The truth is that the Muslim Women (Protection of Rights on Divorce) Act, 1986, was a deliberate and wilful political initiative to undo the Shah Bano case, whose flaming advocacy of a uniform civil code and intellectually ambitious attempt to interpret the Koran for itself had outraged vast sections of orthodox Muslim opinion.

The truth is that the reform of Muslim personal law so valiantly inaugurated by the Supreme Court in Shah Bano I invited a backlash so huge and frightening that even the author of the judgement — the then Chief Justice of India, Justice Y.V. Chandrachud — was forced publicly to recant or offer an apology of sorts.

The truth is that, for reasons totally beyond judicial control, the voice of Liberal Islam — “We need not bother about nomenclature,” said Daniel Latifi’s cousin and a leading Indian scholar of Muslim law, Asaf A.A. Fyzee, in 1982, “but if some name has to be given to it, let us call it Liberal Islam” — has been drowned out in India and many parts of the world today, rendering the cause of secularisation of Muslim personal law well-nigh impossible, if not dangerous for national survival.

“If there are any Hindus amongst us,” said one of the tallest of liberal Muslims ever to walk on the subcontinent, Maulana Abul Kalam Azad, in 1940, “who desire to bring back the Hindu life of a thousand years ago and more, they dream, and such dreams are vain fantasies.”

“So also if there are any Muslims,” he continued, delivering his presidential address to the Indian National Congress at Ramgarh, “who wish to revive their past civilisation and culture, which they brought a thousand years ago from Iran and Central Asia, they dream also and the sooner they wake up the better. These are unnatural fancies which cannot take root in the soil of reality.”

“I am one of those,” he added, “who believe that revival may be a necessity in a religion but in social matters it is a denial of progress.”

The truth is that voices like Azad’s are heard no more and, absent leaders like him, the Indian state has neither the competence nor the credibility to even attempt to dispel the obscurantism that seems to surround the personal law of the Muslims.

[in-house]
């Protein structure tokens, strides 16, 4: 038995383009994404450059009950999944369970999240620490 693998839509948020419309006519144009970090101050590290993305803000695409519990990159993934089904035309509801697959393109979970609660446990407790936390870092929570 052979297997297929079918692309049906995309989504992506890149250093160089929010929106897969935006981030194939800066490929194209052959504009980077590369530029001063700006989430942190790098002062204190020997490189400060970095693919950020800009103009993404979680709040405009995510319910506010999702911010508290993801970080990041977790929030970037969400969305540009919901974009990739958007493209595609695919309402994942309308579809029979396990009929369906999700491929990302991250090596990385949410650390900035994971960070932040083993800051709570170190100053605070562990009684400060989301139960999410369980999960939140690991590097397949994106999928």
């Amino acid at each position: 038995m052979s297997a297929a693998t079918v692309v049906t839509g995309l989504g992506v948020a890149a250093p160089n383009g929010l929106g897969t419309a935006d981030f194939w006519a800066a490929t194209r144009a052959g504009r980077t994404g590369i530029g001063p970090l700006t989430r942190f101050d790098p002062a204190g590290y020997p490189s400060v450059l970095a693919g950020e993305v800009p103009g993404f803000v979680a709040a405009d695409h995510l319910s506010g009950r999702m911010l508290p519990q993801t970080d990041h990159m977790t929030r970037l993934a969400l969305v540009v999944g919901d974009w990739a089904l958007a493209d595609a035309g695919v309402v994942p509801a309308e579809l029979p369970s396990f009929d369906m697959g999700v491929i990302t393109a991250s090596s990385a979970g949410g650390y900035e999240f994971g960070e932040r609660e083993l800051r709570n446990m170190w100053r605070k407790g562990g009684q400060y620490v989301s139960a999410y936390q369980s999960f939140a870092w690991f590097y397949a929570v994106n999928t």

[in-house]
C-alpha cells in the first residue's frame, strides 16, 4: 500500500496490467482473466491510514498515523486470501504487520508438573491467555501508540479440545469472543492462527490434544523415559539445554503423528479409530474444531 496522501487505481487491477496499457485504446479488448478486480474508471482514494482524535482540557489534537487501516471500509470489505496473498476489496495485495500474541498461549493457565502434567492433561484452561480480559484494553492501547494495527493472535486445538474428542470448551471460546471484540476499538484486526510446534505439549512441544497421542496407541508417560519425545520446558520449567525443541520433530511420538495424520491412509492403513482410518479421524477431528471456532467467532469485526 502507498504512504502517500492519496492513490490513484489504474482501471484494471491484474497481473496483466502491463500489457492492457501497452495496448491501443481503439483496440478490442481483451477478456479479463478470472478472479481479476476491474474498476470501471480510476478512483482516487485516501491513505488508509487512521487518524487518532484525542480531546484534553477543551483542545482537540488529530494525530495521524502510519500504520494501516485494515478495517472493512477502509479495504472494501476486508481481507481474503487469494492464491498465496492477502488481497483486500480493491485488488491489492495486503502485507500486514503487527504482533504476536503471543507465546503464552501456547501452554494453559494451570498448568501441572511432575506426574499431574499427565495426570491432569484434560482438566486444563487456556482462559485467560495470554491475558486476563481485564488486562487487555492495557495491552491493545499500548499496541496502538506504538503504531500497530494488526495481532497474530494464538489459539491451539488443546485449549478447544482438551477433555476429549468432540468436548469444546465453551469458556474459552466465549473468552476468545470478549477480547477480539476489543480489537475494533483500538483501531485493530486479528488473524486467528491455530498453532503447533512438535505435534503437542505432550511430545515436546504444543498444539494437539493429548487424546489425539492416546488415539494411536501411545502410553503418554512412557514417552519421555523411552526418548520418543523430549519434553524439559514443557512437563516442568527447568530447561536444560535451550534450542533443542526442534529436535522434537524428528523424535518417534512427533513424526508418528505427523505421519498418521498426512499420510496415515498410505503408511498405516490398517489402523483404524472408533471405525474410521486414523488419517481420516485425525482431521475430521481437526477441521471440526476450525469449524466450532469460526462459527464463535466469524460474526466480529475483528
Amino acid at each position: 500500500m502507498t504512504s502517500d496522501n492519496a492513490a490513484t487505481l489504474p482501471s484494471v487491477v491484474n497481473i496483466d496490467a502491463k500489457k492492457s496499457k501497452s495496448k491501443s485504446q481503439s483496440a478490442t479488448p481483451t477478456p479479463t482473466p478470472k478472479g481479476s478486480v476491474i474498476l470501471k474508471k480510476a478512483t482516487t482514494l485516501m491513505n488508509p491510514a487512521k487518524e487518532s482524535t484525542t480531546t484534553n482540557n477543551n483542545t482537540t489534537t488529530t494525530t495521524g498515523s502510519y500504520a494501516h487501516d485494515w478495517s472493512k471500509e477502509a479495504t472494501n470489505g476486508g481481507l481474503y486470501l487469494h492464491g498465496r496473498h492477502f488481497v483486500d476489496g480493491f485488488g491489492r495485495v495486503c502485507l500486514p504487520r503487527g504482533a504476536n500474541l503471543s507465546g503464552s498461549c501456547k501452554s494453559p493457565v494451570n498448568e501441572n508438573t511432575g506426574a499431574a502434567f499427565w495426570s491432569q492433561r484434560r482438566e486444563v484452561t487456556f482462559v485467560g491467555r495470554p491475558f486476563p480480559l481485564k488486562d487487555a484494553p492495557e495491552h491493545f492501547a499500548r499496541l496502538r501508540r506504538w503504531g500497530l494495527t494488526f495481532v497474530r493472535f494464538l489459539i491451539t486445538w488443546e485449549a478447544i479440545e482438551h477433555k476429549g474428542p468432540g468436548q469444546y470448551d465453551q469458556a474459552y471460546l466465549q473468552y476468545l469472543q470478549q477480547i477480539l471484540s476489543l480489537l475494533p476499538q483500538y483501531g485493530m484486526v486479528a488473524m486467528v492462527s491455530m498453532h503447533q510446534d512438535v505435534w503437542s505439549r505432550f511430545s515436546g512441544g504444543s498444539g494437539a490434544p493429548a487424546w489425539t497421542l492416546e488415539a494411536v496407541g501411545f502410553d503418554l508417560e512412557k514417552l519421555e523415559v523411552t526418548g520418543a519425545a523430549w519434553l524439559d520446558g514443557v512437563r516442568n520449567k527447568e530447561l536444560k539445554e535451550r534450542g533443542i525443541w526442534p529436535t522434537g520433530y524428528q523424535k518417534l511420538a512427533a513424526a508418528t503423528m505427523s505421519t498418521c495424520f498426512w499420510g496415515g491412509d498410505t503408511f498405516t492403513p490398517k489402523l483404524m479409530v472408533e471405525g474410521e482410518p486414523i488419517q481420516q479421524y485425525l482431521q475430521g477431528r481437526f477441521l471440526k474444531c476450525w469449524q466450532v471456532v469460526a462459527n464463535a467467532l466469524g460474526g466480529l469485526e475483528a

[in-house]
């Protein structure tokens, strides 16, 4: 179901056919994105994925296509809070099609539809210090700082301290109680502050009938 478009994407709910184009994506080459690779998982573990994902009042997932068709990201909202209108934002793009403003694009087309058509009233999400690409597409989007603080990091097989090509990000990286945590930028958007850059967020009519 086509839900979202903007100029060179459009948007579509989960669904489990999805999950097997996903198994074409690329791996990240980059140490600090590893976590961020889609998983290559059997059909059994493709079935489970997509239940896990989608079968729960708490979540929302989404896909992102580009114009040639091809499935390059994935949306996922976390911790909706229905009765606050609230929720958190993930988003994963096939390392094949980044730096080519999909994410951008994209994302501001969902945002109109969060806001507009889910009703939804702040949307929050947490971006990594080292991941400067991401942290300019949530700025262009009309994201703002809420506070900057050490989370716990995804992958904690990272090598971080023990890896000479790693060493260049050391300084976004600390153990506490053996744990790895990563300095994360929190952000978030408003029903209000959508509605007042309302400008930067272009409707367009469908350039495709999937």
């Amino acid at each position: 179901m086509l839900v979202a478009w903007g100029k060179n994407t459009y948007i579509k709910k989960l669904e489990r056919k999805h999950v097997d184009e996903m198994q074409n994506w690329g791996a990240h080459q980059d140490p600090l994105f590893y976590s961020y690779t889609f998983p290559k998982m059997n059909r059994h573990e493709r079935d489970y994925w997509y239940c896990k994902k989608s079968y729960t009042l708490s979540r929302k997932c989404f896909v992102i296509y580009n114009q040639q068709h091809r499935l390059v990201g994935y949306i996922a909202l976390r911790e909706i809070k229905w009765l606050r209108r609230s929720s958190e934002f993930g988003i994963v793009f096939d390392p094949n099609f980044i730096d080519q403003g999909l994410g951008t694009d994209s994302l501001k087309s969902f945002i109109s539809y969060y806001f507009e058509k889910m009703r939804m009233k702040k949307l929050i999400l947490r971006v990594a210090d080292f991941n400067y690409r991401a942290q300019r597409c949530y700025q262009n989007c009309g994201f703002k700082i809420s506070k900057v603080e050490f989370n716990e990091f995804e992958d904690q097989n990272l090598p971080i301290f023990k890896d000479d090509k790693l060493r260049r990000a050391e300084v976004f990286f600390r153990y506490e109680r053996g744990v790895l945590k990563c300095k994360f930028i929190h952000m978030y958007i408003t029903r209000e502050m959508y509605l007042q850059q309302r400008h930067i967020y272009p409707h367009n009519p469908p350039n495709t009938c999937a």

More than anything else, this was reflected in the manner in which the Rajiv Gandhi government took fright at the first stirrings of the controversy engendered by Shah Bano I and hastened to enact and adopt the Muslim Women (Protection of Rights on Divorce) Act, 1986.

To hold now, as the Supreme Court did on September 28, that the Act codifies the Shah Bano verdict, instead of undoing it, is to stand the truth on its head.

The nobility of the court’s intentions is entirely beside the point, though it would be unfair on my part not to bring it to the readers’ notice.

“In our society, whether they belong to the majority or the minority group,” says Justice Rajendra Babu, “what is apparent is that there exists a great disparity in the matter of economic resourcefulness between a man and a woman. Our society is male-dominated both economically and socially and women are assigned, invariably, a dependent role irrespective of the class of society to which she belongs.”

“A woman on her marriage (he says) though highly educated, gives up her all other avocations and entirely devotes herself to the welfare of her family. (I)n particular, she shares with her husband her emotions, sentiments, mind and body, and her investment in the marriage is her entire life — a sacramental sacrifice of her individual self.. far too enormous to be measured in terms of money.”

Marriage as sacramental sacrifice — that is a remarkable expression used by the court, though it is better directed at Hindu law, which once considered marriage as an indissoluble sacrament, than at its Muslim counterpart which has always treated marriage as a contract.

“When a relationship of this nature breaks up (says Justice Babu), in what manner we should compensate her so far as emotional fracture or loss of investment is concerned, there can be no answer.”

He proceeds, nonetheless, to give an answer that draws no distinction whatsoever between the personal laws of different communities, completely overlooking the fact that the 1986 Act deals only with Muslim divorcees, not Hindu or any other.